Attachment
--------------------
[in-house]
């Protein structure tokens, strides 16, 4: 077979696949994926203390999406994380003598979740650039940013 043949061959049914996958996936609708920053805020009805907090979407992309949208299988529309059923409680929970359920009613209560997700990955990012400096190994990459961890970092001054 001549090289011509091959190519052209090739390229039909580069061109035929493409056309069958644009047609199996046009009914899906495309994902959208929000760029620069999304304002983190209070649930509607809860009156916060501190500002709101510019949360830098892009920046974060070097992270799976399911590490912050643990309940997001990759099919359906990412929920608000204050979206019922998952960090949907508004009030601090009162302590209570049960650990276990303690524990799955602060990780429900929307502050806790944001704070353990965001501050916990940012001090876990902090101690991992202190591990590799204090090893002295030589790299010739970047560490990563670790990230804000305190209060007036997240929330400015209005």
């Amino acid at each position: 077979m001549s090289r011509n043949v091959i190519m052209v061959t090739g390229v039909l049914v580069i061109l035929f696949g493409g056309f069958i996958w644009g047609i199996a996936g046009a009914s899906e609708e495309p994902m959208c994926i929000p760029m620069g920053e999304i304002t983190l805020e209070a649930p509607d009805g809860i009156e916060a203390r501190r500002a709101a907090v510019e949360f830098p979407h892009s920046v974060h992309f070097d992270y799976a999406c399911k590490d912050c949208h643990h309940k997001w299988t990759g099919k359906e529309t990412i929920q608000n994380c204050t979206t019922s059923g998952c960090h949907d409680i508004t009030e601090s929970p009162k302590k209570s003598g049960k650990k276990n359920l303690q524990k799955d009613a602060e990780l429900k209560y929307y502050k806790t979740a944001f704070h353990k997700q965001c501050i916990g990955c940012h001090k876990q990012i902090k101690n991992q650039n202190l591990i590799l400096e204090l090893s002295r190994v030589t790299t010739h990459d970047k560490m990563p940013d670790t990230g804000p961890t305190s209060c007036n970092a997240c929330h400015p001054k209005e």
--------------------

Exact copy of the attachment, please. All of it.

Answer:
[in-house]
């Protein structure tokens, strides 16, 4: 077979696949994926203390999406994380003598979740650039940013 043949061959049914996958996936609708920053805020009805907090979407992309949208299988529309059923409680929970359920009613209560997700990955990012400096190994990459961890970092001054 001549090289011509091959190519052209090739390229039909580069061109035929493409056309069958644009047609199996046009009914899906495309994902959208929000760029620069999304304002983190209070649930509607809860009156916060501190500002709101510019949360830098892009920046974060070097992270799976399911590490912050643990309940997001990759099919359906990412929920608000204050979206019922998952960090949907508004009030601090009162302590209570049960650990276990303690524990799955602060990780429900929307502050806790944001704070353990965001501050916990940012001090876990902090101690991992202190591990590799204090090893002295030589790299010739970047560490990563670790990230804000305190209060007036997240929330400015209005």
């Amino acid at each position: 077979m001549s090289r011509n043949v091959i190519m052209v061959t090739g390229v039909l049914v580069i061109l035929f696949g493409g056309f069958i996958w644009g047609i199996a996936g046009a009914s899906e609708e495309p994902m959208c994926i929000p760029m620069g920053e999304i304002t983190l805020e209070a649930p509607d009805g809860i009156e916060a203390r501190r500002a709101a907090v510019e949360f830098p979407h892009s920046v974060h992309f070097d992270y799976a999406c399911k590490d912050c949208h643990h309940k997001w299988t990759g099919k359906e529309t990412i929920q608000n994380c204050t979206t019922s059923g998952c960090h949907d409680i508004t009030e601090s929970p009162k302590k209570s003598g049960k650990k276990n359920l303690q524990k799955d009613a602060e990780l429900k209560y929307y502050k806790t979740a944001f704070h353990k997700q965001c501050i916990g990955c940012h001090k876990q990012i902090k101690n991992q650039n202190l591990i590799l400096e204090l090893s002295r190994v030589t790299t010739h990459d970047k560490m990563p940013d670790t990230g804000p961890t305190s209060c007036n970092a997240c929330h400015p001054k209005e």